The U.S. Department of Agriculture confirmed what California almond producers projected two months ago: the industry's much-anticipated three-billion-pound crop is here. Whether that news pumps the brakes on a price slump that began as receipts continued well past last year's 2.2-billion-pound crop forecast remains to be seen.
The forecast puts this year's crop about 18 percent higher than last year's receipts, which will continue to be tallied through July 31. At the end of May that figure was 2.54 billion pounds. July marks the end of the marketing year for the California almond industry. The new marketing year begins Aug. 1. The 2020 marketing season forecast is based on 1.26 million bearing acres.
Industry leaders have said since the pollination period ended that this year's crop could be higher than ever given the near-perfect weather during bloom and comparisons to the last several seasons that saw rain and frost during pollination destroy developing nuts.
Moreover, industry insiders were concerned coming into this season's objective estimate because of the considerable difference between last year's measurement report and actual receipts. That difference of about 350 million pounds sparked a crash in prices to unprofitable levels for many growers.
This led to a reported change in sampling protocols that the USDA says gives surveyors an 80 percent confidence level that the crop will be between 2.72 billion pounds and 3.28 billion pounds. According to the USDA report on the almond measurement, sampling protocols include the following: "To determine tree set, nuts are counted along a path within a randomly selected tree.
"Work begins at the trunk and progresses to the end of the terminal branch. Using a random number table, one branch is selected at each forking to continue the path. A branch's probability of selection is directly proportional to its cross-sectional area. This methodology is used because of its statistical efficiency. The method also makes it possible to end up at any one of the tree's numerous terminal branches."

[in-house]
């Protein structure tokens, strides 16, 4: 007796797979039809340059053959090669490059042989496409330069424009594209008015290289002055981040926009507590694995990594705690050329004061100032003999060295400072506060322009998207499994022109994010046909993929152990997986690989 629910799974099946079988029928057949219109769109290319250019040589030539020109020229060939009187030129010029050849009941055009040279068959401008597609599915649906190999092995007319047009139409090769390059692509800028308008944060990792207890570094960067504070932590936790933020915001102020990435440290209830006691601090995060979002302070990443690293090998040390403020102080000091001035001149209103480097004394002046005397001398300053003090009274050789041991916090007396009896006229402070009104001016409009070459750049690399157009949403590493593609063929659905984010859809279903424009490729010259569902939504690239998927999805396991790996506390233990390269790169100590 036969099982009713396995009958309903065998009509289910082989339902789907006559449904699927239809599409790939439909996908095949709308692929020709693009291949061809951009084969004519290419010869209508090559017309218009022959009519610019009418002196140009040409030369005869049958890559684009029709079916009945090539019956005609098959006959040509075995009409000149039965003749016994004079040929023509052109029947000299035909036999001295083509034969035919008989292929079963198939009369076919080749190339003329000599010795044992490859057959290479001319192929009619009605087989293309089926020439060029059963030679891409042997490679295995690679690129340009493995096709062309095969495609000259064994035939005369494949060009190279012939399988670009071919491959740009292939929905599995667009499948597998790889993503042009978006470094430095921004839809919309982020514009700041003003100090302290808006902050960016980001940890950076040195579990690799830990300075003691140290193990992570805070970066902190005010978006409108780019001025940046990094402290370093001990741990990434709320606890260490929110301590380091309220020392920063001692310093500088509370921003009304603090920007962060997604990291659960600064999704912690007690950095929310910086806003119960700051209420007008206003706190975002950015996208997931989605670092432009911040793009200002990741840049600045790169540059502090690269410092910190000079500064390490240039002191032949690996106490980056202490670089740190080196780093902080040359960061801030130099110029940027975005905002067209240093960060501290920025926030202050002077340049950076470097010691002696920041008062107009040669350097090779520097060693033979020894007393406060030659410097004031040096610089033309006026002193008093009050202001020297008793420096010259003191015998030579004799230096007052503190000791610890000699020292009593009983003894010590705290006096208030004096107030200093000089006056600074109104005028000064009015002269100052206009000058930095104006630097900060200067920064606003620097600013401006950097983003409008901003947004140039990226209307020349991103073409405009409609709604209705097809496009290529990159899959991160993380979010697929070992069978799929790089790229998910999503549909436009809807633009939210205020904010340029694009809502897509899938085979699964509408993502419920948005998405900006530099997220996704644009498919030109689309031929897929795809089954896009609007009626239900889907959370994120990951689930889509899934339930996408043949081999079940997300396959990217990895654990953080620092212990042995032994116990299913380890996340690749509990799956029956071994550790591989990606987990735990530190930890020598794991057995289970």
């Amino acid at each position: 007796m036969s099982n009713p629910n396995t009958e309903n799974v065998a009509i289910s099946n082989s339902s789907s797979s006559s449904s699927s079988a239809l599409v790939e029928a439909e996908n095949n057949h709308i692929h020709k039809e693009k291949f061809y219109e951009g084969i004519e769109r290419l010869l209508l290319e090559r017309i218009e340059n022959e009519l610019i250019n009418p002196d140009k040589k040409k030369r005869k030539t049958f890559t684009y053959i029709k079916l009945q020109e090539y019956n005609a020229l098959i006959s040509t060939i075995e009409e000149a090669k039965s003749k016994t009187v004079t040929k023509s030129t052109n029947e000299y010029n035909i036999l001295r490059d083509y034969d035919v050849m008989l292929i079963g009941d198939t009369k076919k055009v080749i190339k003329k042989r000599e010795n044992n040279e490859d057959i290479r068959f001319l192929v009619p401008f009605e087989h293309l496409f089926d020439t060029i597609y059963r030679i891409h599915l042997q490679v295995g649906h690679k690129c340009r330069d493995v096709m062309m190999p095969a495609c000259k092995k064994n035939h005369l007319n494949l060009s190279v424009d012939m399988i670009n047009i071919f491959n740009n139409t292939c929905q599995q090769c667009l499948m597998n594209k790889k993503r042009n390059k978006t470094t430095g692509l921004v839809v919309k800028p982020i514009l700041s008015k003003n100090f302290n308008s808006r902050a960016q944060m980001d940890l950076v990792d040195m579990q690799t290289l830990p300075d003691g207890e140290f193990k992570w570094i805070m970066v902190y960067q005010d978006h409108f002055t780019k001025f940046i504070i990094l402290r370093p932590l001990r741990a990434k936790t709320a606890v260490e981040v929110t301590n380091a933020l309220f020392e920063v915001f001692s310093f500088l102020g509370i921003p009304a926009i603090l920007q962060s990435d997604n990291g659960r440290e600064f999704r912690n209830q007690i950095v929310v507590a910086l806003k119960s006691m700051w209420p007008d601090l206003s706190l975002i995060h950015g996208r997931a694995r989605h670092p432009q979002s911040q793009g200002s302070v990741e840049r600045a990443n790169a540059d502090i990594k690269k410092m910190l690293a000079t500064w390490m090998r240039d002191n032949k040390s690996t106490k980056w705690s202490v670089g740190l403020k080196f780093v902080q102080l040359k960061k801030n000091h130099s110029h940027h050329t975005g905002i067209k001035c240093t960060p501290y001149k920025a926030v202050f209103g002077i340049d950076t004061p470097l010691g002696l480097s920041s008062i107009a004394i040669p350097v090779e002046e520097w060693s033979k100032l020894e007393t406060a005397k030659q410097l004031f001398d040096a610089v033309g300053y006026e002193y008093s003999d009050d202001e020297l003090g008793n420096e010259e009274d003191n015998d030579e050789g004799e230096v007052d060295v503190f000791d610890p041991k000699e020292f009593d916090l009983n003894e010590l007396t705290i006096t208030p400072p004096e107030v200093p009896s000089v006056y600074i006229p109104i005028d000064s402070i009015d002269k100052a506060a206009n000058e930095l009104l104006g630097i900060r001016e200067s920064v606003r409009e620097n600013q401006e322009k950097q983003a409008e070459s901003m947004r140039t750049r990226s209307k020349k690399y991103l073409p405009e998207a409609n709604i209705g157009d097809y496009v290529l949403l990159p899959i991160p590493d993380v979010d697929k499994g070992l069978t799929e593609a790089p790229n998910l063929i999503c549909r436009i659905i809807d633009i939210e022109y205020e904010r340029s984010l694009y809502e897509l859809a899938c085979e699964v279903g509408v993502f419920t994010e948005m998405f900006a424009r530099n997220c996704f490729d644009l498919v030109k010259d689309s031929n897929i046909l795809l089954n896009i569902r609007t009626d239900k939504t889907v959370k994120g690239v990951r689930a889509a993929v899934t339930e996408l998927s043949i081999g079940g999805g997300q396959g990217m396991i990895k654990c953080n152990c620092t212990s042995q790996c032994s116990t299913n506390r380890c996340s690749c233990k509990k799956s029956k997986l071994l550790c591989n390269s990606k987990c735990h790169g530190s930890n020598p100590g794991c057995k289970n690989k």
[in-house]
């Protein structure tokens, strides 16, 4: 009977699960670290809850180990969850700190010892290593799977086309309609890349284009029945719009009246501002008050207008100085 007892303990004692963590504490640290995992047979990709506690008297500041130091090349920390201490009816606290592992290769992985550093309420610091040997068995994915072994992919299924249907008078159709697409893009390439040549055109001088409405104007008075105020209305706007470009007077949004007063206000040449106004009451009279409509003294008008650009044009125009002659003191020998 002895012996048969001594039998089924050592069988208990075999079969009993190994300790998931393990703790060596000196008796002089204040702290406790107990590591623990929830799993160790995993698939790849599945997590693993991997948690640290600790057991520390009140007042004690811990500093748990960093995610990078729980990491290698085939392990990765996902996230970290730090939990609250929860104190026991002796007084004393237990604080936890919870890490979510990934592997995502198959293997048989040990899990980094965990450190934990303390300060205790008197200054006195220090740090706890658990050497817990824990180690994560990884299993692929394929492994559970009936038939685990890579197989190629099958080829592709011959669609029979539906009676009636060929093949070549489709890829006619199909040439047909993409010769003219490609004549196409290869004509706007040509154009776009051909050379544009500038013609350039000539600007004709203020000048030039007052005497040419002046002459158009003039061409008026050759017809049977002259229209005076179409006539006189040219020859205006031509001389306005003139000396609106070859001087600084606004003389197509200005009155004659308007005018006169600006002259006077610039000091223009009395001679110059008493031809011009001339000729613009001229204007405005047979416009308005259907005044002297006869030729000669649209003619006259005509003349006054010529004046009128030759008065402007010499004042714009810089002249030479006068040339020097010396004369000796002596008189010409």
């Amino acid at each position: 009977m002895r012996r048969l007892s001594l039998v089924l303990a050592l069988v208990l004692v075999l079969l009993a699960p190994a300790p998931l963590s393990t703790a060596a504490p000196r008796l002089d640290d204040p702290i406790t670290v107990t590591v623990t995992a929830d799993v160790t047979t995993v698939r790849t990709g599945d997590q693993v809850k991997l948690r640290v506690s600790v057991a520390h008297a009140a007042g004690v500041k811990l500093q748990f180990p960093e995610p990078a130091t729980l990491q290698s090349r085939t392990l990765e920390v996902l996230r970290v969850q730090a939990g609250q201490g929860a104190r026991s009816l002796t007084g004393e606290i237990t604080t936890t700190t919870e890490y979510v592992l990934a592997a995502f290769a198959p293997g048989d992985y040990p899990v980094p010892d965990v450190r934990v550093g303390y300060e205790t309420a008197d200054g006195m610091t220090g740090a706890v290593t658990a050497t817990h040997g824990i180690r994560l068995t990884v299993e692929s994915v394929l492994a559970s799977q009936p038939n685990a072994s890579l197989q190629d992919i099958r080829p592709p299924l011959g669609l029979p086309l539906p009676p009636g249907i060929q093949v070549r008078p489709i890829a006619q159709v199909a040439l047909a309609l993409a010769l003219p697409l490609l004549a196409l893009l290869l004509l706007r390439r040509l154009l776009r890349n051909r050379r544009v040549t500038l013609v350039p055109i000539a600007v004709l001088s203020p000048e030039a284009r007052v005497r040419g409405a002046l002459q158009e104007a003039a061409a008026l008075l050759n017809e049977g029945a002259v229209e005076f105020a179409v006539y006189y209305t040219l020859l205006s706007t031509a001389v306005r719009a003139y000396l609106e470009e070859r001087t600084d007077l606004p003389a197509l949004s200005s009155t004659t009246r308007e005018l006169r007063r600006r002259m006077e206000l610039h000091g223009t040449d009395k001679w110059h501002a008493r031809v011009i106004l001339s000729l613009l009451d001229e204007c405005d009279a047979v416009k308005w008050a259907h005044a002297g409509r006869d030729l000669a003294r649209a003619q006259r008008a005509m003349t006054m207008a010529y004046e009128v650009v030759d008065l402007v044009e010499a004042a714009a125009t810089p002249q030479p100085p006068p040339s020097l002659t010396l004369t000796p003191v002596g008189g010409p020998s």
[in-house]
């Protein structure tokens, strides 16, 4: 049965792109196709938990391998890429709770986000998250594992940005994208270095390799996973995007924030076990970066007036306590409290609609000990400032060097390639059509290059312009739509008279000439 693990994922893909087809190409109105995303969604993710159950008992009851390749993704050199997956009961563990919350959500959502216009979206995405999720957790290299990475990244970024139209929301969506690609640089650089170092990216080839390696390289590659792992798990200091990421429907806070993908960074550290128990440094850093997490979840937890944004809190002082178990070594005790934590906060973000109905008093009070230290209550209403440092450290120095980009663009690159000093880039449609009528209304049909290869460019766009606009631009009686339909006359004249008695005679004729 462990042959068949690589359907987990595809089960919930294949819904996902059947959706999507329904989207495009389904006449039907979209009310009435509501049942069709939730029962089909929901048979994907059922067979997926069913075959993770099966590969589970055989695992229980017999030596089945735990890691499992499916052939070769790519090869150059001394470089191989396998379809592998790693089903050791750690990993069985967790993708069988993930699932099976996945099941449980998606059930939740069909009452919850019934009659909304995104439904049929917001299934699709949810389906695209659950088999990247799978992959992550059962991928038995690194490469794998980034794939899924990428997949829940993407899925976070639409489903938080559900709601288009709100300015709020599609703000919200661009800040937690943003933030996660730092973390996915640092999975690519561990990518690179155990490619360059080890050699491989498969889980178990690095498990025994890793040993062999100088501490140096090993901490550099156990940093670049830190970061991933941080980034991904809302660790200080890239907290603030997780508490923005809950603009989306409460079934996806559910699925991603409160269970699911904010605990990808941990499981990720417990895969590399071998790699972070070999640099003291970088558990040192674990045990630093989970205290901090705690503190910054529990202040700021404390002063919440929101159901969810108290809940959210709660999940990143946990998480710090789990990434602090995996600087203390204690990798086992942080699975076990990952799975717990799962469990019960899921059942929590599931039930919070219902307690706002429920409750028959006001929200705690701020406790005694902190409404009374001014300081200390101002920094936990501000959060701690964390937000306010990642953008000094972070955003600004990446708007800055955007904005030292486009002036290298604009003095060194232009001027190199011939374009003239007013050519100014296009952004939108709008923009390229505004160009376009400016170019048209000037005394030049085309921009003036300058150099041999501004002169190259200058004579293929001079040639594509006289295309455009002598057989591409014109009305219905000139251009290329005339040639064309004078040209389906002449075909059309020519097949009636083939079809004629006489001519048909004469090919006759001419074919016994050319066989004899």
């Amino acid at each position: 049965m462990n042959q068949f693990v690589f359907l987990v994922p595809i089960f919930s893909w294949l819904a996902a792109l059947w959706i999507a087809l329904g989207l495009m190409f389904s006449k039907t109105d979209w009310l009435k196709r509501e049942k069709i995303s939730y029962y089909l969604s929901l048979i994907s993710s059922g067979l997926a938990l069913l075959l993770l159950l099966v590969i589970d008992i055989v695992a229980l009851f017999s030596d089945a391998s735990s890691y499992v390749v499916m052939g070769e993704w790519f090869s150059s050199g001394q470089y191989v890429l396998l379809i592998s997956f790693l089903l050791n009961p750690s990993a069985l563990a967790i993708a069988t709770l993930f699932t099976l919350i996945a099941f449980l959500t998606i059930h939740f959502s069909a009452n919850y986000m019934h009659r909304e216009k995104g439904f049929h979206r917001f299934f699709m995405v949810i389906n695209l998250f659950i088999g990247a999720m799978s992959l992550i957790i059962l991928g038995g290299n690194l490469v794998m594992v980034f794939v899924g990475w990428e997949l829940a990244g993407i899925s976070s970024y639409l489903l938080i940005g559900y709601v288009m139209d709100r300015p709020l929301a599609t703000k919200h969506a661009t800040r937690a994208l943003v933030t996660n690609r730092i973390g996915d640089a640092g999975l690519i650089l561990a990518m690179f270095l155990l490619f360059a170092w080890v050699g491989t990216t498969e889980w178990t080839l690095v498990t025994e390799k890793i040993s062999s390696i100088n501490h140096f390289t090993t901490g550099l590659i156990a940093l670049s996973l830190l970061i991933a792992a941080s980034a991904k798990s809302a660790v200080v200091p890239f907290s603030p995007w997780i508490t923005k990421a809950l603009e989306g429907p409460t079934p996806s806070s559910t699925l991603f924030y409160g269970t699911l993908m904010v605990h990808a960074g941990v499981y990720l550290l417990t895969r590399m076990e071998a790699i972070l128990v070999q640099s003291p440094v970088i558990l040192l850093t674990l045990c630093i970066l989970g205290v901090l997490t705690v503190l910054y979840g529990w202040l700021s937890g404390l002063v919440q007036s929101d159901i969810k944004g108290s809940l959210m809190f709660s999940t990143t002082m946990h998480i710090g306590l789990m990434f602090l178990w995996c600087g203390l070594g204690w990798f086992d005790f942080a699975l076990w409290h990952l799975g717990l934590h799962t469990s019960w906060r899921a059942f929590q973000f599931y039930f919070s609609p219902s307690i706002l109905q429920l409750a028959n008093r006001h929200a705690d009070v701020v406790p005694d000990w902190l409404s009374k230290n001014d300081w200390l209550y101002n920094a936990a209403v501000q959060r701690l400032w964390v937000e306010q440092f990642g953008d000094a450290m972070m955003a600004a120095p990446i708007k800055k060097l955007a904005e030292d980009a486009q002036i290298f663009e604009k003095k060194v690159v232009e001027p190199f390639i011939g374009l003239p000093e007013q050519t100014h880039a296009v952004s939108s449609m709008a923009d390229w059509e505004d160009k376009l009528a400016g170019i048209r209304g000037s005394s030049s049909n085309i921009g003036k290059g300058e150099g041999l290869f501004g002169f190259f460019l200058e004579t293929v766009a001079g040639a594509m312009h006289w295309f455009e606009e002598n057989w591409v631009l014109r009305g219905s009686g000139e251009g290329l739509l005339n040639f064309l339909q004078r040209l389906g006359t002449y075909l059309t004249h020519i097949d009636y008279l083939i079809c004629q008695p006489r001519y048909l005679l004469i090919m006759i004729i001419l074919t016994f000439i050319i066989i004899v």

According to the survey, nut counts are heaviest in the Sacramento Valley at over 7,300 nuts per tree, based on 115 sampled orchards. The central region of Merced, Stanislaus and San Joaquin counties had just over 6,500 nuts per tree with a relatively small 4,600 nuts per tree on 482 orchards sampled in those counties south of and including Madera County.
Donny Hicks, a field representative with Olam's Hughson Nut facility said that wide spread between north and south is not only counter to what is typical – almonds tend to produce more in the southern San Joaquin Valley counties from Madera County, south – but is likely indicative of last year's heavy crop in the south and lighter crop in the north.
"Last year the south carried the state," Hicks said, noting that production in the northern San Joaquin and Sacramento valleys were viewed as "off" somewhat.
Because the subjective estimate and objective measurement reports came in identical, Hicks thinks this could help at least slow the price slide.
"We've already started to see prices firm up," he said. He suspects this firming of the almond price may continue as markets appeared to be more concerned with the subjective forecast.